Friday, September 23, 2005

Understanding The German Elections Part 4

Get a sociology and history lesson about modern Germany by reading A Tale of Two Germanys from The Brussels Journal.
Decades of socialization in both west and east programmed much of the German public to immediately turn to government for solutions to their problems. At the same time German voters feel distant and unable to influence their government. Sunday’s poll saw the second lowest turnout in post-war German history and by far its most disturbing result.

In Germany, parties rule and much of the public distrusts them. Voting is more often motivated by a desire to prevent a particular party from dominating than to support a particular platform. This “voting in the negative” only adds to existing public cynicism exacerbating the already significant divide in western and eastern public opinion. Accountability to one's party is the first law of survival for a German politician. Parties lay down the rules and decide who gets the privilege of leading. The layers of decision makers and interests, extend the distance between constituents and their living breathing representatives. Few Constuents have ever contacted their representitives(sic) office, much less know who they are. The party is the real representative, a colourful logo with a catchy slogan. These faceless institutions are entrusted with the duty to serve the people.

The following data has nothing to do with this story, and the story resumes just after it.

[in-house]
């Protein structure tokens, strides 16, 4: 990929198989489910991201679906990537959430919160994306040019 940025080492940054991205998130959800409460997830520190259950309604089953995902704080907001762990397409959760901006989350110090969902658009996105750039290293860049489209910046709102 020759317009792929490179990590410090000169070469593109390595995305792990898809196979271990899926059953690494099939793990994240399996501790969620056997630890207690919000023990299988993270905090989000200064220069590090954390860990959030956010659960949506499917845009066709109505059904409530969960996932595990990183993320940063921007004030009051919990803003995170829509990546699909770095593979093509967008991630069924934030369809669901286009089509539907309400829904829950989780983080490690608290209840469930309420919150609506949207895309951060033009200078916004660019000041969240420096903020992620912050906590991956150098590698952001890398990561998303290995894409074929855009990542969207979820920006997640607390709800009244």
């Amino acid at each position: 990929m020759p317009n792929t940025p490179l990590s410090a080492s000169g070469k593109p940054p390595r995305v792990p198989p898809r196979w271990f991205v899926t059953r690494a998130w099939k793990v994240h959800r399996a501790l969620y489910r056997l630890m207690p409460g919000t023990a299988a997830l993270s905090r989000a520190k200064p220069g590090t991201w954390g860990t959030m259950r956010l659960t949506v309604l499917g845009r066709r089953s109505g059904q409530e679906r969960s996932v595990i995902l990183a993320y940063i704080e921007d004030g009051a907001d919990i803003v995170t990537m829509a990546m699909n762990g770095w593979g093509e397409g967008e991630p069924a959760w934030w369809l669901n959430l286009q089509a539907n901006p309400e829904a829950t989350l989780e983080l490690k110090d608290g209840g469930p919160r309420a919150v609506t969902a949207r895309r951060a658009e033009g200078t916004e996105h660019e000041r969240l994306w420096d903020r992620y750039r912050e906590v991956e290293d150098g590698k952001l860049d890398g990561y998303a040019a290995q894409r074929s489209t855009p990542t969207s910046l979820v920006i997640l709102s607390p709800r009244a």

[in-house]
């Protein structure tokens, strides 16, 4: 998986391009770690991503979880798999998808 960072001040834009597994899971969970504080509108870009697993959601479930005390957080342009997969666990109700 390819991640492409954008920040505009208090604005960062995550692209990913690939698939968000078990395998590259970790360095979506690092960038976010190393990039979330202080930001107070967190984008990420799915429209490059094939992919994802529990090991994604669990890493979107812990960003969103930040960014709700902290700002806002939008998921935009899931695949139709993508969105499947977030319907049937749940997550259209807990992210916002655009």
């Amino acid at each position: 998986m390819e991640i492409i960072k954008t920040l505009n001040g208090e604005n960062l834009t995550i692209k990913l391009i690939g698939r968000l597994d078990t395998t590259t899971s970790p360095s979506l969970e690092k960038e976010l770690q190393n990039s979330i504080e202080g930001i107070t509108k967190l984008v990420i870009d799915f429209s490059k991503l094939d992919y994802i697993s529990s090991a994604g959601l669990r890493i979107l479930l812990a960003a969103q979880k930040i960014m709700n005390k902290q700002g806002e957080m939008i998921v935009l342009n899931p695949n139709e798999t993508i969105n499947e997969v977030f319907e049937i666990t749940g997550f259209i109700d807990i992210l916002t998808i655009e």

Read the rest to find out how distrust, lack of identity and fear have worked together to produce the outcome of the most recent election.